What Are the Benefits of Routines: A Sense of Accomplishment
In addition to security, children who adhere to a routine gain a sense of accomplishment. This is especially true when chores or jobs are part of the daily or weekly routine. You can even develop a schedule for kids. Children as young as two or three can be given simple tasks to accomplish on a routine basis—jobs like picking up toys or helping with laundry.
Several years ago, I volunteered to work with children from eighteen months to three years old in a local church congregation. The children would attend my class while their parents attended adult classes. The routine went something like this: sing a few songs, listen to a story, eat a snack, play with toys, and then clean up toys before their parents would arrive to take them home.
Even at this tender age, these children knew the routine and did their part to follow it. They could help pass out fish crackers, throw away napkins, and pick up toys at the end of the class. And often, what began as a scary experience for them on their first or second visit quickly turned into something familiar and anticipated because of the well-established routine.
And the outcome is no different for teens. The routine of daily piano practice yields polished piano skills, an accomplishment worth extolling. The routine of regular exercise yields cardiovascular strength and increased muscle mass, a noteworthy accomplishment. The routine of daily studying yields good grades and chances for future scholarship money to technical colleges or universities, accomplishments worth the effort. In each case, the routine facilitates the accomplishment.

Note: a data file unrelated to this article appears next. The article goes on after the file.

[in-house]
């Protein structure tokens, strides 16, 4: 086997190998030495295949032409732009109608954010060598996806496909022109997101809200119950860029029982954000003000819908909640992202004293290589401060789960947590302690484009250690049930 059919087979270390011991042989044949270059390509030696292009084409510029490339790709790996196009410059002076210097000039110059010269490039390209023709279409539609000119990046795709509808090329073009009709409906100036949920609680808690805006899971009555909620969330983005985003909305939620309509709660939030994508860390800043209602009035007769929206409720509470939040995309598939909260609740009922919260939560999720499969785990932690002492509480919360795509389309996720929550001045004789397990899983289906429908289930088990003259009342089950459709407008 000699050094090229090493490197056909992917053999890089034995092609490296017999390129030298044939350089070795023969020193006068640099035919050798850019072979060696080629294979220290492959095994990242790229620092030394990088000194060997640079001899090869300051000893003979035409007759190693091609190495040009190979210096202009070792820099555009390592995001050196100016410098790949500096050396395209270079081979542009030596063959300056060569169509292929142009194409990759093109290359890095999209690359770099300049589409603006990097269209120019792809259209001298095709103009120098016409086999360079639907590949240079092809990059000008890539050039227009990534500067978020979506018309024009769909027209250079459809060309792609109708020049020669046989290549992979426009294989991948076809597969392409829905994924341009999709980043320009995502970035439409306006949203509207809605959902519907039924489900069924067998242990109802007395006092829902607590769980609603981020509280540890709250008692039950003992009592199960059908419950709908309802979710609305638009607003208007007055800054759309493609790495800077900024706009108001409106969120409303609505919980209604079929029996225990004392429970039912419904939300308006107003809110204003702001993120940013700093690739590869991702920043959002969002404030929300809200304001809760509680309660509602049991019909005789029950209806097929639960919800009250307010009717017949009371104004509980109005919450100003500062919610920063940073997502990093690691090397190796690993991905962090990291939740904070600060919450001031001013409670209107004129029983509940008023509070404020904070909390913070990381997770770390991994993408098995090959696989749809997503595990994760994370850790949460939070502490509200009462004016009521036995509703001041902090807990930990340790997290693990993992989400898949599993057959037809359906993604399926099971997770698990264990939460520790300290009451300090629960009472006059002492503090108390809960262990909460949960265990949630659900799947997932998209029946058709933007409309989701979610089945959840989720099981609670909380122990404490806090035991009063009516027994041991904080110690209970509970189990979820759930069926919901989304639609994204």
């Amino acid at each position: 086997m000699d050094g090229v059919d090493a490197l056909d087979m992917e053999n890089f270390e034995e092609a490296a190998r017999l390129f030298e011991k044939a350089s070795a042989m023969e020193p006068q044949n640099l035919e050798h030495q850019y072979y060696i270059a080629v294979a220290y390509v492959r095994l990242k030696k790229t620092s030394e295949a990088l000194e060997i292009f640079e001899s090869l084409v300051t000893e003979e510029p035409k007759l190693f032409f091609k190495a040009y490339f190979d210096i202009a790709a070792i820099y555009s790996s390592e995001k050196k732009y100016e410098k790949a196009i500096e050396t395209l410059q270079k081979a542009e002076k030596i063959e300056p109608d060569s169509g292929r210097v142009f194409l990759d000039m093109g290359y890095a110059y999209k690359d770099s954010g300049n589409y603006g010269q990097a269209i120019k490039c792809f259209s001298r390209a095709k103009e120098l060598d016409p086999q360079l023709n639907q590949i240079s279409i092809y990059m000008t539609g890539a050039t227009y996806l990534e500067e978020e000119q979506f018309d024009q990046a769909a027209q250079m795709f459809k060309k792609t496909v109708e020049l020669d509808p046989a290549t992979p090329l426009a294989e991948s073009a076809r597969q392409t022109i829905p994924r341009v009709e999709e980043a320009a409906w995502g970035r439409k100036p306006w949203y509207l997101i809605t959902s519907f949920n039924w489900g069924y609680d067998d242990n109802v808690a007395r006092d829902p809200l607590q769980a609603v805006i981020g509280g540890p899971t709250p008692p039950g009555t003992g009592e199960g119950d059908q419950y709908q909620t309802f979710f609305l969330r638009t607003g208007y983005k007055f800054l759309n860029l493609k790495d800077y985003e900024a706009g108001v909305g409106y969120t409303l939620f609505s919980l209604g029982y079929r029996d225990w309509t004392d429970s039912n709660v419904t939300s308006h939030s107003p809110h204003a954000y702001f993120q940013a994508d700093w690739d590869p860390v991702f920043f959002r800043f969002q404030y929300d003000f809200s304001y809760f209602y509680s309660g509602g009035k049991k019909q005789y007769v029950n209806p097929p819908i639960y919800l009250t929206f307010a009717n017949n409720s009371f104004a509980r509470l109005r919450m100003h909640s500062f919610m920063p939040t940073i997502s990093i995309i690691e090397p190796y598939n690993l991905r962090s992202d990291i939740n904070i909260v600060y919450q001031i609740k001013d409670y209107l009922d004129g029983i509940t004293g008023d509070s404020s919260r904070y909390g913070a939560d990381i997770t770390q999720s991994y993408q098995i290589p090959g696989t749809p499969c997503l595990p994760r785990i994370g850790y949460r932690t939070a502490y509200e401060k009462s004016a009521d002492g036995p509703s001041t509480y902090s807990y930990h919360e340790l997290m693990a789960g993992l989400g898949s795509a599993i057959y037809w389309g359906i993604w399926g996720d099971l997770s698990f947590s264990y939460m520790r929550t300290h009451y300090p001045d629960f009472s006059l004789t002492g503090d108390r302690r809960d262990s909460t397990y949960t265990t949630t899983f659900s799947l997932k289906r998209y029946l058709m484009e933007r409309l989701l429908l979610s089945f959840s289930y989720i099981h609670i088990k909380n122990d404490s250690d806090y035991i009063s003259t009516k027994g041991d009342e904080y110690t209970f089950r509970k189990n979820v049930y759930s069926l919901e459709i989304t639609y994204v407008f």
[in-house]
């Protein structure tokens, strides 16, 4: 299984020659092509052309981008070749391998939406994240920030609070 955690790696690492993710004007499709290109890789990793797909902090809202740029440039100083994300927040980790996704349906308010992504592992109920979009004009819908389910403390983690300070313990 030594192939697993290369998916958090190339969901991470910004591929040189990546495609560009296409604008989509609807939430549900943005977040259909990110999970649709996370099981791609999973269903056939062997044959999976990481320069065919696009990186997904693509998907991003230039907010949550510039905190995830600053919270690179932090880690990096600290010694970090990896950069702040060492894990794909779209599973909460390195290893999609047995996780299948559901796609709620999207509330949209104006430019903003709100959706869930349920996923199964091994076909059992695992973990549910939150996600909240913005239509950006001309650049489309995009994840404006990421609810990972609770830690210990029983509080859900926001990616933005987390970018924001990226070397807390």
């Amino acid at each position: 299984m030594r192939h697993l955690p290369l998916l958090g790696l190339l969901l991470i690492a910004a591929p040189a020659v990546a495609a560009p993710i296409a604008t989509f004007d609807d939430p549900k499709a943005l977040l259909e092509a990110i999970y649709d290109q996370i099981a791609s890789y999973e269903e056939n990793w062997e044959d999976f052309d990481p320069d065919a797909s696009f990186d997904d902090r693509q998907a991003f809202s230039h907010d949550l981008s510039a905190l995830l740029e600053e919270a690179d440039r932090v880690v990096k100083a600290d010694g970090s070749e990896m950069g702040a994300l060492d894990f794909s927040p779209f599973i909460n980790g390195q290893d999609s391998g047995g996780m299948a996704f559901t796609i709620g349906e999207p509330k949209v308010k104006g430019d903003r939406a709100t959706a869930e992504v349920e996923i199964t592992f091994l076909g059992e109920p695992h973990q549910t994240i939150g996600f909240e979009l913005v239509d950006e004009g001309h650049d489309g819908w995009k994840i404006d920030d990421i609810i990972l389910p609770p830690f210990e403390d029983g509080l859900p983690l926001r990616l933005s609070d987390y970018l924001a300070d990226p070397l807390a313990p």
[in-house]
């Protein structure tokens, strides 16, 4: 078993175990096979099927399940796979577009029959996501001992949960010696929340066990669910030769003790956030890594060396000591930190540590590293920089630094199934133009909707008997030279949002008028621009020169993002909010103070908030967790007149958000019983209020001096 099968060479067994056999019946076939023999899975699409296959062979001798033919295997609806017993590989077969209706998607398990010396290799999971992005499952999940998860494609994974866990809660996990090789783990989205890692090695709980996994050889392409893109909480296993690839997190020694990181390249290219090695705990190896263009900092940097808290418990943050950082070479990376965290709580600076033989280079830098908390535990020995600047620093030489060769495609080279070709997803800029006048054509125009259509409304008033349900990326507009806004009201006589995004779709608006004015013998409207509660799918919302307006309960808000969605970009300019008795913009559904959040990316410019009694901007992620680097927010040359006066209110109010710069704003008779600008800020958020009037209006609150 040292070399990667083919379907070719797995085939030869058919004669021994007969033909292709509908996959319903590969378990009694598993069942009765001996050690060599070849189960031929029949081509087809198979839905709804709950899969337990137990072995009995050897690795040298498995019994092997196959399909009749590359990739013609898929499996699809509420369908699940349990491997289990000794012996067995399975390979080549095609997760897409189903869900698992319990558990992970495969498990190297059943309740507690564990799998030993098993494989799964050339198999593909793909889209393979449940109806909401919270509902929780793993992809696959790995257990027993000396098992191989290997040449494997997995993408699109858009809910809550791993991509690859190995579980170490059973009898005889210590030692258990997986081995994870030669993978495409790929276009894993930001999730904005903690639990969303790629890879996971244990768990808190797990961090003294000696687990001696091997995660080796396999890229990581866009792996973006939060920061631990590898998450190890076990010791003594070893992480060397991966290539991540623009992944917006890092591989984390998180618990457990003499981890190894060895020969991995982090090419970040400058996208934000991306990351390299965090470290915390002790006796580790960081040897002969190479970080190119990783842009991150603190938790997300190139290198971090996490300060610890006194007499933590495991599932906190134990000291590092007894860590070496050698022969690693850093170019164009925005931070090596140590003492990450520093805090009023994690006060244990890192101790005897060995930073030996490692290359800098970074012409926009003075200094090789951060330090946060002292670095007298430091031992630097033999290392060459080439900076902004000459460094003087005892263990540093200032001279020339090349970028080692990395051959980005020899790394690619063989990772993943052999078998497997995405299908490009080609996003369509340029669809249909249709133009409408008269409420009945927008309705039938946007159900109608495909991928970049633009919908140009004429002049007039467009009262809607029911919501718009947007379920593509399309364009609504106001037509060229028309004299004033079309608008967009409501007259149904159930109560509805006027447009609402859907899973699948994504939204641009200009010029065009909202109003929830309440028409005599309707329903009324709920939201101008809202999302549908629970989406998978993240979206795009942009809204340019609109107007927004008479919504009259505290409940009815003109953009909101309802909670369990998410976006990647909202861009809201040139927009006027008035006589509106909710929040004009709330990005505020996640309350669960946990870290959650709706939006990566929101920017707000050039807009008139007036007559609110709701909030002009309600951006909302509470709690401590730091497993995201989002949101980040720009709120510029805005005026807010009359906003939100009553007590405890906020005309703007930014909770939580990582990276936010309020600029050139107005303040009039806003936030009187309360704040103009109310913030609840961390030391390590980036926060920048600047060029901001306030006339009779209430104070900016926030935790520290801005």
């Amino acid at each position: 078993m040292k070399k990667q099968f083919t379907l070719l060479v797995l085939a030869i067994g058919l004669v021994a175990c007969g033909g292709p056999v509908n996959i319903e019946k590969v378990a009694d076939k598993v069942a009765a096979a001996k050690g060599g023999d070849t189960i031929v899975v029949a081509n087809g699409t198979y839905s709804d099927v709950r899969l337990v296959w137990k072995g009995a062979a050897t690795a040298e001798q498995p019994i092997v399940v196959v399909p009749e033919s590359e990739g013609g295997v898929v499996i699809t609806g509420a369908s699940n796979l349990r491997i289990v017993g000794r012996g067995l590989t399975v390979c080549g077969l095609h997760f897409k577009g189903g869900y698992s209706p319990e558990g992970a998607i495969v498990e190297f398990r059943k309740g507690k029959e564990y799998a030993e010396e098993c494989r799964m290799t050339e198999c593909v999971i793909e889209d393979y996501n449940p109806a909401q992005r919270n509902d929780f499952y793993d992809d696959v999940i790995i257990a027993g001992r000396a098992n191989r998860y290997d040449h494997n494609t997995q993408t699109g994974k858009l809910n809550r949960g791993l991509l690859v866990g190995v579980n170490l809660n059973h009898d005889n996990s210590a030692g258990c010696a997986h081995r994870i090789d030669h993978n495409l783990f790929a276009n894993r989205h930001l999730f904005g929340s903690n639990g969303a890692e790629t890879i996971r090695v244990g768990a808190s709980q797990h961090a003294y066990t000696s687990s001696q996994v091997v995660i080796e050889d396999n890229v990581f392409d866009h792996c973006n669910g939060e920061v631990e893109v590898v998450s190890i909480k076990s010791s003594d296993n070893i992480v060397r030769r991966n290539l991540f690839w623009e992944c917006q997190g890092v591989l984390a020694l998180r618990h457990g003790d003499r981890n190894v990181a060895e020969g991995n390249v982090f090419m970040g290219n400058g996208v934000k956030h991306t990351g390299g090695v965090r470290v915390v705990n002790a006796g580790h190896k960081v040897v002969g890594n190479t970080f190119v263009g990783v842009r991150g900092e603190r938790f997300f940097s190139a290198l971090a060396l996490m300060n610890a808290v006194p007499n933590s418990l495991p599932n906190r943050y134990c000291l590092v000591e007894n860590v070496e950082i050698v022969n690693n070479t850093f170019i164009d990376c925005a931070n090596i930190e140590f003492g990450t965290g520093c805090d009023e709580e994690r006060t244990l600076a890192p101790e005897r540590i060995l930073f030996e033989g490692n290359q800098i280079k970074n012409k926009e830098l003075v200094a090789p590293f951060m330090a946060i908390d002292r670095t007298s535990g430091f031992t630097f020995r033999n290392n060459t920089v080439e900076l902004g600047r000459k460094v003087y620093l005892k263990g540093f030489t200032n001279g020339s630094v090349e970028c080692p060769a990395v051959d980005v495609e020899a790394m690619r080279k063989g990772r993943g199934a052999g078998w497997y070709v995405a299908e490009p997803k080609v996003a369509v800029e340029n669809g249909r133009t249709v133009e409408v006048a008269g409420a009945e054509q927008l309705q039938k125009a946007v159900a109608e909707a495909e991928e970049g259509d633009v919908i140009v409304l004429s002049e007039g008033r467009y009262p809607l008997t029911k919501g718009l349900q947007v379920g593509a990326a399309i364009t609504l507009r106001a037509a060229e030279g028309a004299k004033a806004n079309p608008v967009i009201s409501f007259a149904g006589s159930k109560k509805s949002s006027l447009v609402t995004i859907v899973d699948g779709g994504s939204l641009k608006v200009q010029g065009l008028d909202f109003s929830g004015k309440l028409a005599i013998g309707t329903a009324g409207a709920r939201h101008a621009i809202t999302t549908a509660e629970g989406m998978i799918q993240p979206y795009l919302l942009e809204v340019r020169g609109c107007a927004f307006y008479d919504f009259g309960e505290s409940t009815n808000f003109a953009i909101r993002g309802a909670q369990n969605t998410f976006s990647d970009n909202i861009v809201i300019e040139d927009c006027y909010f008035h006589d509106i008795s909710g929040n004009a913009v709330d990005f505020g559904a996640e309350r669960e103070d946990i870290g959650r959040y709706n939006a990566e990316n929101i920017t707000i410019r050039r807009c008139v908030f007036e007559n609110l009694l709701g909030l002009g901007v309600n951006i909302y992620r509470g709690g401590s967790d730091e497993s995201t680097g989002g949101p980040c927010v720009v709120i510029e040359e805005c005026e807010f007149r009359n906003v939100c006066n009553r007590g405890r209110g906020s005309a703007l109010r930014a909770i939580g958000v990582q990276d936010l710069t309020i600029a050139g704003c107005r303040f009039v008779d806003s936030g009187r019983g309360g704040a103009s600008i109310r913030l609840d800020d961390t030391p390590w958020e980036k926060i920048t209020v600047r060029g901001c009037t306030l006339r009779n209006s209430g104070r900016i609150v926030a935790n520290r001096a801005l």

Why Are Routines Important for Children’s Development?
I was never much of a self-help-book type of mom when my kids were little. I could barely keep up with all crazy, let alone have time to read about it in my spare time. But I did make one exception to that rule. My daily routine for roughly ten years of early married life revolved around ideas explained in the book Healthy Sleep Habits, Happy Child by Dr. Marc Weissbluth, M.D.
While this book has been updated since my time with infants and toddlers at home, I’m sure the message is the same. Establish consistent sleep schedules for babies and young children, and those routines will help them developmentally. The same principle applies to many different routines. Anecdotally, we were all better off in our household when our babies and toddlers stuck to their sleep and other routines.